models. Therefore, there would be a much greater difference in the
RTS of benign and malignant small tumours, rather than benign and
malignant large tumours.

6. CONCLUSIONS

The performance of an SNN classifier in a dielectrically heterogeneous
breast was examined in this paper. A large database of breast
models was created, containing GRS tumour models and dielectric
heterogeneity extracted from the UWCEM breast phantom repository.
The SNN was shown to significantly outperform the LDA classifier
in the dielectrically heterogeneous models. The SNN classifier was
also shown to be relatively robust to increasing levels of heterogeneity
within the breast. It must be noted that the performance and
robustness of the classifier may partly be attributed to the fact that
the tumour is positioned at a fixed location at the centre of the breast.
Because the tumour position is fixed across all models, the classifier can
Progress In Electromagnetics Research, Vol. 113, 2011              425


more easily isolate the portion of the RTS influenced by the shape and
size of the tumour and effectively ignore any surrounding heterogeneity.
Future work will examine the performance of the classifier when the
tumour (and heterogeneity) is randomly located within the breast.
     The effect of combining conflicting readings from different
antennas was considered. The optimum approach (in terms of
sensitivity and specificity) was to classify the tumour as malignant
if any one of the antenna readings was classified as malignant. This
was most likely due to scenarios where the spicules from malignant
tumours all protrude in the same general direction and only had a
significant effect on the RTS received at one antenna.
     The misclassified tumours were examined and considered. The
most common type of tumour misclassified was large benign. This
tumour was often misclassified as either large malignant or small
malignant, highlighting the need for pre-size classification step. When
the tumours were size-classified (in the two stage classifier), large
benign was once again the most often misclassified tumour. This
may be attributed to the tumour modeling process where fixed-length
spicules were used. These spicules protruded much further from the
surface of smaller tumours than from the larger tumours, making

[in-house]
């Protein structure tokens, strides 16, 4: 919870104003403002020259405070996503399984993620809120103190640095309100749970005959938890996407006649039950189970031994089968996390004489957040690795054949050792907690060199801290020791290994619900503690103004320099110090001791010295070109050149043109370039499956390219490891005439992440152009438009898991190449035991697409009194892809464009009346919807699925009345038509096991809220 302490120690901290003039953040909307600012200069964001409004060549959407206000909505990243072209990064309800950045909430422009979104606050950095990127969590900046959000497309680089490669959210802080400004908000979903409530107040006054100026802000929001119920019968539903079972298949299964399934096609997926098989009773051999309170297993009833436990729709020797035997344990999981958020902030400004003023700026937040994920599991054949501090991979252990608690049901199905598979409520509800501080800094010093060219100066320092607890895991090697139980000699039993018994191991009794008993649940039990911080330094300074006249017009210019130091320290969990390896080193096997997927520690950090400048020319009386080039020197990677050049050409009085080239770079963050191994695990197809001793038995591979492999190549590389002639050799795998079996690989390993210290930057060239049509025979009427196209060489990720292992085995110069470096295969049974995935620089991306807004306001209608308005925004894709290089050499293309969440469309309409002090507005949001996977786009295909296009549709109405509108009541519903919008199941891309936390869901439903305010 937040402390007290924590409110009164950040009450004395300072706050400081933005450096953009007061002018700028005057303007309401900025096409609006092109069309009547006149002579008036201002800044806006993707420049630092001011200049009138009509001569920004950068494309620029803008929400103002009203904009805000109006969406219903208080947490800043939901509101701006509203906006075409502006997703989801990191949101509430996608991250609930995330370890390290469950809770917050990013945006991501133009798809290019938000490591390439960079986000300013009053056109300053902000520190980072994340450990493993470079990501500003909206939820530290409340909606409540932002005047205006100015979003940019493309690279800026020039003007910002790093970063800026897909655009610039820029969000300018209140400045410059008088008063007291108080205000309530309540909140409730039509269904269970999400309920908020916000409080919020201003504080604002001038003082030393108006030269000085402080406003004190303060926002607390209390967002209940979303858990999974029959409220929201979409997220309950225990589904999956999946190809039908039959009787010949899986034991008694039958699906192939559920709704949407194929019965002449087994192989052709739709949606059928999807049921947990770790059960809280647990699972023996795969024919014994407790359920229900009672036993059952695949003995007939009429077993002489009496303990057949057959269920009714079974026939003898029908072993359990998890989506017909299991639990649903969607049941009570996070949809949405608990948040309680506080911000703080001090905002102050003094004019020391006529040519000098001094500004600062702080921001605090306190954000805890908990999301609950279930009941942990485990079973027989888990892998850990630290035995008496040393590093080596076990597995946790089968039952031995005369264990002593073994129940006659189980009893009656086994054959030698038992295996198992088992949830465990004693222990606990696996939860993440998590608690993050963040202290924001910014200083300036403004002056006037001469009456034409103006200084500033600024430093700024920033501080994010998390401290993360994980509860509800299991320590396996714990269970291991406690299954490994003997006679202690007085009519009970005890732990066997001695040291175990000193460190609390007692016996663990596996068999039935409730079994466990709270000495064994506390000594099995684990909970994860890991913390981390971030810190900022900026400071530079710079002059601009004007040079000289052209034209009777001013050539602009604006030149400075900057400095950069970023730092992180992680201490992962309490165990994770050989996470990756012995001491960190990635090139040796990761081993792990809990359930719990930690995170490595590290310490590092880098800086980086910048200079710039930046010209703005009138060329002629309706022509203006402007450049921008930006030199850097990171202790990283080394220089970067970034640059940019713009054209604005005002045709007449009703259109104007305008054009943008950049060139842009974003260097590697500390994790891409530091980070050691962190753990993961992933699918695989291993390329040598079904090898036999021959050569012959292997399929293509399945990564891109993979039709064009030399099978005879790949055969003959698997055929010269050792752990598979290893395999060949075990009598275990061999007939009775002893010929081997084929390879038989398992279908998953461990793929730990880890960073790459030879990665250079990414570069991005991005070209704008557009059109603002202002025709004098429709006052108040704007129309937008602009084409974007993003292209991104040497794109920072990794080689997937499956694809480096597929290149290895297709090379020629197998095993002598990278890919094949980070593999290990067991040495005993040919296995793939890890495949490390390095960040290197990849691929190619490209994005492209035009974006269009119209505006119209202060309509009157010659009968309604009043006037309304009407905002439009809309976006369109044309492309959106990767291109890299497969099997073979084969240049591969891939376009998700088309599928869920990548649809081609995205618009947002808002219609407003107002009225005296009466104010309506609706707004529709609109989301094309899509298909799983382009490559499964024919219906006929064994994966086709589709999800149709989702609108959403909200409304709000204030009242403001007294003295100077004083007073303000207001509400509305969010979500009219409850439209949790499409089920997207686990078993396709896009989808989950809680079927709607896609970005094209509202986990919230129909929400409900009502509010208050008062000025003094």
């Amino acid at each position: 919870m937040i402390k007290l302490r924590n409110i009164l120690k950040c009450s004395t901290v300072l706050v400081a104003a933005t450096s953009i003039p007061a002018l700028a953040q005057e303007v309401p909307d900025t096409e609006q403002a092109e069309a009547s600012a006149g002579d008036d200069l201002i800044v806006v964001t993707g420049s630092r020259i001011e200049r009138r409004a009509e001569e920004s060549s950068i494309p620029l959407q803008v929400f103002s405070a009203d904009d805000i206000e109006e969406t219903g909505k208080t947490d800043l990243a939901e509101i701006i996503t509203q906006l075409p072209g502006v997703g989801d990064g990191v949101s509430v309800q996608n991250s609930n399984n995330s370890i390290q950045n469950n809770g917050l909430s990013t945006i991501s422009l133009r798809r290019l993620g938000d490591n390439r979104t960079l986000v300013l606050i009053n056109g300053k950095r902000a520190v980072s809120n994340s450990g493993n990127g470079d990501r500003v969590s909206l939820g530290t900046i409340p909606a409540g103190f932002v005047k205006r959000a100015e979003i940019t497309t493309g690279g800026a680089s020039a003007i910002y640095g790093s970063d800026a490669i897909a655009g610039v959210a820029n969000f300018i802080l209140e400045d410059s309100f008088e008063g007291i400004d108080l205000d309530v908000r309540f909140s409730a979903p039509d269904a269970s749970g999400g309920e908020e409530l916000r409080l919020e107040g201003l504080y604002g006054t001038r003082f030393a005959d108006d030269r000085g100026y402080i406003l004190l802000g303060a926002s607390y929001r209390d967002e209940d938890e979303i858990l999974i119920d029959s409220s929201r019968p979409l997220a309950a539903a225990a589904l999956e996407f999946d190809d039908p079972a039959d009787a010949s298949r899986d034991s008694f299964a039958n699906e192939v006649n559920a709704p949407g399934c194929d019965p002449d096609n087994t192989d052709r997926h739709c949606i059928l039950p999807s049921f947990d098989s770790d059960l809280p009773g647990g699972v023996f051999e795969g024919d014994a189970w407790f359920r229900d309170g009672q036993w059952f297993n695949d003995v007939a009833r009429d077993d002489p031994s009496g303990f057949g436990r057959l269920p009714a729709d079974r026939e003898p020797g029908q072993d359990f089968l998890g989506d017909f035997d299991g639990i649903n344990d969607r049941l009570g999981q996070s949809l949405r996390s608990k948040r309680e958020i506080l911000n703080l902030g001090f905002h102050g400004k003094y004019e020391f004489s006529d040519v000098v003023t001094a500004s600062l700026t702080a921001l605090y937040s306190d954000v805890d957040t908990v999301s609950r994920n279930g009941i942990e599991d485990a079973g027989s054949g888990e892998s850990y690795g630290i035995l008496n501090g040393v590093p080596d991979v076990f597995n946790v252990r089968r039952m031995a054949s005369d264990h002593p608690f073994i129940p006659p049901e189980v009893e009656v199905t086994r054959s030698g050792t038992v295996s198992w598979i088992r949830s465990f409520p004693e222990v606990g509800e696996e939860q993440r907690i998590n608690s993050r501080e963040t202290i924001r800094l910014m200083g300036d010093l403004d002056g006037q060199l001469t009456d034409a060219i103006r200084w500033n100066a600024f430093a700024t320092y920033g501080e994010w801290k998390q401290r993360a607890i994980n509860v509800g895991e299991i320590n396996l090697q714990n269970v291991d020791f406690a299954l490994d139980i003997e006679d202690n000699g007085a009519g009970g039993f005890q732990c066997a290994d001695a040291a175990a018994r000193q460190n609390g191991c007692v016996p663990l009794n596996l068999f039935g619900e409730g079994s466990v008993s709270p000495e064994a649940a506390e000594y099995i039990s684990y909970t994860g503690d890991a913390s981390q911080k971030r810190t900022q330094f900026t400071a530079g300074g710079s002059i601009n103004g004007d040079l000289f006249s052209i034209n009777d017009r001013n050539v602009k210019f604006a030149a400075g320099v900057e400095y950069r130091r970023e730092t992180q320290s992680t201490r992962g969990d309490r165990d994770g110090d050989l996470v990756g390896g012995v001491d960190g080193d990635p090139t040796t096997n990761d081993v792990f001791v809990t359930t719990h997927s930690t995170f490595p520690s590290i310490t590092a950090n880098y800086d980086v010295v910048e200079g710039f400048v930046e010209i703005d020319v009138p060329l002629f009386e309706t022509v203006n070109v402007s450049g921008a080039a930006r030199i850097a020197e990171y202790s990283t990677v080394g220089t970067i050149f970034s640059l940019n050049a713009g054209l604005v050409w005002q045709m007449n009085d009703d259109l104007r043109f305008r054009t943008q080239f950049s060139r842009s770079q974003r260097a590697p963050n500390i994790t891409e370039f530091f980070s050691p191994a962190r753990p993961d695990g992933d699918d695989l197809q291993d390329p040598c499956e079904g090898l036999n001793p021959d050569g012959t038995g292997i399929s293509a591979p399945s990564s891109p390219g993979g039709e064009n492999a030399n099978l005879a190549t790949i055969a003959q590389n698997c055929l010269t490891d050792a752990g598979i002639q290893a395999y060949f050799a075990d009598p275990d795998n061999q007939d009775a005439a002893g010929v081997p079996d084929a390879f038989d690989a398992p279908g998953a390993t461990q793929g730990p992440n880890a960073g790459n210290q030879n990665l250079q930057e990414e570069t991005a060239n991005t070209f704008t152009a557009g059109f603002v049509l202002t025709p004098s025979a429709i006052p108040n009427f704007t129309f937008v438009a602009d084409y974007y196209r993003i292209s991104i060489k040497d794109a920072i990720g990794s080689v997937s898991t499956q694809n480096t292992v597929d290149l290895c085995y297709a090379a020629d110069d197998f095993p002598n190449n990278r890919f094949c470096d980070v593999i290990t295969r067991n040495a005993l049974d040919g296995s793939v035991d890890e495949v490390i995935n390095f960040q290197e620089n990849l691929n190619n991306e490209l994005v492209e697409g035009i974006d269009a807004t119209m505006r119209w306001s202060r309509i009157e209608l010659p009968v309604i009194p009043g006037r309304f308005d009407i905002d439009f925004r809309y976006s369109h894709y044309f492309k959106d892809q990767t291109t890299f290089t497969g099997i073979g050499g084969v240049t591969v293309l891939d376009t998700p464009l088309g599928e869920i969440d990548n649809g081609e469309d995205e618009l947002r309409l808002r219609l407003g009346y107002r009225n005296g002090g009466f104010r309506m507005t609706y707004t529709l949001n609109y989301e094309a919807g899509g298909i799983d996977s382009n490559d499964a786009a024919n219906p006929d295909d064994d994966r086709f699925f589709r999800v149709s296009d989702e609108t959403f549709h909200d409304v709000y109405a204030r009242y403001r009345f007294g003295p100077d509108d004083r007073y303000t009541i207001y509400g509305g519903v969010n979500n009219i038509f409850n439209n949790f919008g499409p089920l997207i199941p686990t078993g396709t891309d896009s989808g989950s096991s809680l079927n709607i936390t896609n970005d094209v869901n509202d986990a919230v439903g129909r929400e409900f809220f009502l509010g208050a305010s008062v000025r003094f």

it more difficult to differentiate between the RTS of large benign
and malignant tumours. This issue with the tumour models will be
examined in a future study.

ACKNOWLEDGMENT
This work is supported by Science Foundation Ireland (SFI) under
grant numbers 07/RFP/ENEF420 and 07/SRC/I1169.

REFERENCES
 1. Nass, S. L., I. C. Henderson, and J. C. Lashof, Mammography
    and Beyond: Developing Technologies for the Early Detection of
    Breast Cancer, National Academy Press, 2001.
 2. Bird, R. E., T. W. Wallace, and B. C. Yankaskas, “Analysis of
    cancers missed at screening mammograph,” Radiology, Vol. 184,
    613–617, 1992.
 3. Huynh, P. H., A. M. Jarolimek, and S. Daye, “The false-negative
    mammogram,” RadioGraphics, Vol. 18, 1137–1154, 1998.
 4. Elmore, J. G., M. B. Barton, V. M. Moceri, S. Polk, P. J. Arena,
    and S. W. Fletcher, “Ten-year risk of false positive screening
    mammograms and clinical breast examinations,” New Eng. J.
    Med., Vol. 338, No. 16, 1089–1096, 1998.
426                                                  O’Halloran et al.


 5. Hall, F. M., J. M. Storella, D. Z. Silverstone, and G. Wyshak,
    “Non-palpaple breast-lesions, recommendations for biopsy based
    on suspicion of carcinoma at mammography,” Radiology, Vol. 167,
    No. 2, 353–358, 1988.
 6. Zainud-Deen, S., W. Hassen, E. Ali, and K. Awadalla, “Breast
    cancer detection using a hybrid finite difference frequency
    domain and particle swarm optimization techniques,” Progress In
    Electromagnetics Research B, Vol. 3, 35–46, 2008.
 7. AlShehri, S. and S. Khatun, “UWB imaging for breast cancer
    detection using neural network,” Progress In Electromagnetics
    Research C, Vol. 7, 79–93, 2009.
 8. Maskooki, A., E. Gunawan, C. Soh, and K. Low, “Frequency
    domain skin artifact removal method for ultra-wideband breast
    cancer detection,” Progress In Electromagnetics Research, Vol. 98,
    299–314, 2009.
 9. Concei¸˜o, R. C., D. Byrne, M. O’Halloran, M. Glavin,
           ca
    and E. Jones, “Comparison of planar and circular antenna
    configurations for breast cancer detection using microwave
    imaging,” Progress In Electromagnetics Research, Vol. 99, 1–19,
    2009.
10. Nguyen, M. and R. Rangayyan, “Shape analysis of breast
    masses in mammograms via the fractial dimension,” 27th Annual
    Conference of the IEEE Engineering in Medicine and Biology,
    3210–3213, 2005
11. Chen, Y., I. Craddock, and P. Kosmas, “Feasibility study of lesion
    classification via contrast-agent-aided uwb breast imaging,” IEEE
    Transactions on Biomedical Engineering, Vol. 57, No. 5, 1003–
    1007, 2010.
12. Chen, Y., I. Craddock, P. Kosmas, M. Ghavami, and P. Rapajic,
    “Application of the mimo radar technique for lesion classification
    in UWB breast cancer detection,” 17th European Signal
    Processing Conference (EUSIPCO), 759–763, 2009.
13. “Multiple-input multiple-output radar for lesion classification in
    ultrawideband breast imaging,” IEEE Journal of Selected Topics
    in Signal Processing, Vol. 4, No. 1, 187–201, 2010.
           ca